Give foreclosure program a chance

To the editor:

I would like to clear up the misleading conclusions in your Tuesday editorial about the Nevada Foreclosure Mediation Program, which was implemented by the 2009 Legislature to reduce the number of foreclosures in our state.

By way of background, I sponsored the legislation establishing the mediation program because Nevada, particularly Clark County, has the worst foreclosure rate in the nation. In January 2009 there were 5,800 default notices issued in Clark County; by June 2009 there were more than 10,000. This is seven times the national average. One in every 76 housing units is in foreclosure, which is up 137 percent from last year.

This foreclosure crisis affects not only those who are losing their homes, but all Nevadans. Home values in neighborhoods across the state have plummeted, with a devastating impact on our state economy.

Without creating another level of bureaucracy, the Nevada Foreclosure Mediation Program provides an option to those who would like to modify their loan but cannot get in touch with anyone who has the authority to do so. Homeowners facing foreclosure now receive a mediation request form with their default notice; those who do not wish to go into mediation can simply decline the mediation request and the foreclosure will proceed.

If the Nevada Foreclosure Mediation Program were a business, no one, especially this newspaper, would attempt to gauge its success because it only started last month. Even so, in this short time, 386 homeowners have already requested mediation. These hundreds of Nevadans will have mediations scheduled shortly. Fifty have already been set.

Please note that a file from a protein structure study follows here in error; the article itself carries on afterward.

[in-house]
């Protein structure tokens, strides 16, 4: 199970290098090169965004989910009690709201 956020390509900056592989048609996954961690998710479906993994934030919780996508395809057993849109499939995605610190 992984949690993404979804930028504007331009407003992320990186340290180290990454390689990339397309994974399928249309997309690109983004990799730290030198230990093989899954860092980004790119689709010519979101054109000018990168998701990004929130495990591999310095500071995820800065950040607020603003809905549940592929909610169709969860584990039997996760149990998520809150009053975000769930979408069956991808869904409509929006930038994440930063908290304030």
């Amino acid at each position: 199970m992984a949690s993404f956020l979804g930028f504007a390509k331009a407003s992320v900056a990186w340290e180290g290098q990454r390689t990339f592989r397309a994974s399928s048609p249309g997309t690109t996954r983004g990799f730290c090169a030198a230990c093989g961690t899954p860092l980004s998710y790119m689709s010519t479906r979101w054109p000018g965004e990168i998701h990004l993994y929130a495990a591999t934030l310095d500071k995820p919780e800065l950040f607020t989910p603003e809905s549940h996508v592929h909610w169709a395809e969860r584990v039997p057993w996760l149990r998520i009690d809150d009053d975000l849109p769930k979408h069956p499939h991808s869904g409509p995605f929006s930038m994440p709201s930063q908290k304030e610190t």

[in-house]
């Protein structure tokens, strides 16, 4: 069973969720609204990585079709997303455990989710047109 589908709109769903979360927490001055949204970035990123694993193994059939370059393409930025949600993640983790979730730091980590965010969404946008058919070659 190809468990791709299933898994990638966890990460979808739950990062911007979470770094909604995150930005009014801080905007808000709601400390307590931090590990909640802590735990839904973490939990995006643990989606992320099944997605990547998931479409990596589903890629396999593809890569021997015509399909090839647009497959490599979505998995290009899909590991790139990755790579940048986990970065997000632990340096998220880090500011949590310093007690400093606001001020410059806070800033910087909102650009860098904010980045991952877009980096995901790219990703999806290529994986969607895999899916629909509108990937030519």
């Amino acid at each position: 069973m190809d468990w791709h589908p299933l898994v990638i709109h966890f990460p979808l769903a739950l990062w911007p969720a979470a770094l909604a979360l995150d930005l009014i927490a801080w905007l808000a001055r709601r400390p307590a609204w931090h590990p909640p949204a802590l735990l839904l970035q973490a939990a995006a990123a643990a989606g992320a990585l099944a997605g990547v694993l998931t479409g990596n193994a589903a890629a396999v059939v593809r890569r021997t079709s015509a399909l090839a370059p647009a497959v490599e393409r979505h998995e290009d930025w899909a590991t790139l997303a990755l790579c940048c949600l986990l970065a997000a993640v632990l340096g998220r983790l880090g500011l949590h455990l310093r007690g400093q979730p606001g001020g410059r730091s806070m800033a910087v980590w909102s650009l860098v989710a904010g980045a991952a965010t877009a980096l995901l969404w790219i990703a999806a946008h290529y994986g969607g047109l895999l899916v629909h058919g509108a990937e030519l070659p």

Your editorial also seems to indicate that since so many Nevadans are “underwater,” all Nevadans should walk away from their homes and breach their contracts with their lenders. What an irresponsible suggestion. Many homeowners want to work out an agreement with their lender, but despite their efforts, can get no one on the phone to help them. Many could benefit if a loan modification were offered. Such a solution would make sense for both the borrower and the lender. That is why this program was created.

For those who cannot negotiate a loan modification in the mediation, it is anticipated that the parties may agree to a “short sale” or other means to resolve the matter without a foreclosure sale. If homeowners want to “walk away” from their loan, they will probably do just that and not participate in the program.

The Nevada Foreclosure Mediation Program has nothing to do with market manipulation. It centers on finding ways to solve a crisis and keep families in their homes. Nevadans deserve that chance.

Barbara Buckley



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